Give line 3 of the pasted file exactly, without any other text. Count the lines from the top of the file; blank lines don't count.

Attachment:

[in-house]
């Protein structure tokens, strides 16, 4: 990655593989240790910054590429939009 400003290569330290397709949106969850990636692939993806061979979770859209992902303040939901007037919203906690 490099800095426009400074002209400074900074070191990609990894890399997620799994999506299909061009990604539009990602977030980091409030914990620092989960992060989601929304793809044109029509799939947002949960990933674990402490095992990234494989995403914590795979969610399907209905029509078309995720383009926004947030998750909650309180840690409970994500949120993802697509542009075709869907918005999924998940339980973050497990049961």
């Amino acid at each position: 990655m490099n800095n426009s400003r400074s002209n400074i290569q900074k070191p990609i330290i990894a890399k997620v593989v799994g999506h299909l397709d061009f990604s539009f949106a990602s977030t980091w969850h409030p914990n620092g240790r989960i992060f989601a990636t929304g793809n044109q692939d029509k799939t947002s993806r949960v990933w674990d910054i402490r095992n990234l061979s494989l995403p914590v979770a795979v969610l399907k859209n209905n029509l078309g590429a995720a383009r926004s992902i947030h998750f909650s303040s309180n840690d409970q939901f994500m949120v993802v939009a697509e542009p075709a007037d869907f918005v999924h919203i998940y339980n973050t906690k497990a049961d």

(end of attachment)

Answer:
């Amino acid at each position: 990655m490099n800095n426009s400003r400074s002209n400074i290569q900074k070191p990609i330290i990894a890399k997620v593989v799994g999506h299909l397709d061009f990604s539009f949106a990602s977030t980091w969850h409030p914990n620092g240790r989960i992060f989601a990636t929304g793809n044109q692939d029509k799939t947002s993806r949960v990933w674990d910054i402490r095992n990234l061979s494989l995403p914590v979770a795979v969610l399907k859209n209905n029509l078309g590429a995720a383009r926004s992902i947030h998750f909650s303040s309180n840690d409970q939901f994500m949120v993802v939009a697509e542009p075709a007037d869907f918005v999924h919203i998940y339980n973050t906690k497990a049961d």